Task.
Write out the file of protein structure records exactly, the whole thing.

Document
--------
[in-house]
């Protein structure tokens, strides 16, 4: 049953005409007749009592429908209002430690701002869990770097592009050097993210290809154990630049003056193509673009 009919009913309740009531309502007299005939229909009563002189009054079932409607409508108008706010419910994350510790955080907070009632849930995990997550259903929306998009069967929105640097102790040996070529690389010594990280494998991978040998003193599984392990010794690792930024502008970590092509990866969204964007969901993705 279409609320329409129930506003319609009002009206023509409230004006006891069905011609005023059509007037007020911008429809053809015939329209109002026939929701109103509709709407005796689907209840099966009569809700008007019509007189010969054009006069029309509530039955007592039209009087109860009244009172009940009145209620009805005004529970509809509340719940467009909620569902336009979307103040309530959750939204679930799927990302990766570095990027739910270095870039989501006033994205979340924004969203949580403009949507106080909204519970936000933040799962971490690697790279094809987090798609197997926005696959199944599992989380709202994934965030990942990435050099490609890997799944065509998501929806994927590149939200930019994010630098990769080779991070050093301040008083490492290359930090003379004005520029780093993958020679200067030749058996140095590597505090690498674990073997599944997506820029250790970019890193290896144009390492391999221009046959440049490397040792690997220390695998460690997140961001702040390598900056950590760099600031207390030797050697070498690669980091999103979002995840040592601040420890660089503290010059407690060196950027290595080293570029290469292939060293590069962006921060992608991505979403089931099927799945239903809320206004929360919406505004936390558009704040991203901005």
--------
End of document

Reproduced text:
[in-house]
């Protein structure tokens, strides 16, 4: 049953005409007749009592429908209002430690701002869990770097592009050097993210290809154990630049003056193509673009 009919009913309740009531309502007299005939229909009563002189009054079932409607409508108008706010419910994350510790955080907070009632849930995990997550259903929306998009069967929105640097102790040996070529690389010594990280494998991978040998003193599984392990010794690792930024502008970590092509990866969204964007969901993705 279409609320329409129930506003319609009002009206023509409230004006006891069905011609005023059509007037007020911008429809053809015939329209109002026939929701109103509709709407005796689907209840099966009569809700008007019509007189010969054009006069029309509530039955007592039209009087109860009244009172009940009145209620009805005004529970509809509340719940467009909620569902336009979307103040309530959750939204679930799927990302990766570095990027739910270095870039989501006033994205979340924004969203949580403009949507106080909204519970936000933040799962971490690697790279094809987090798609197997926005696959199944599992989380709202994934965030990942990435050099490609890997799944065509998501929806994927590149939200930019994010630098990769080779991070050093301040008083490492290359930090003379004005520029780093993958020679200067030749058996140095590597505090690498674990073997599944997506820029250790970019890193290896144009390492391999221009046959440049490397040792690997220390695998460690997140961001702040390598900056950590760099600031207390030797050697070498690669980091999103979002995840040592601040420890660089503290010059407690060196950027290595080293570029290469292939060293590069962006921060992608991505979403089931099927799945239903809320206004929360919406505004936390558009704040991203901005």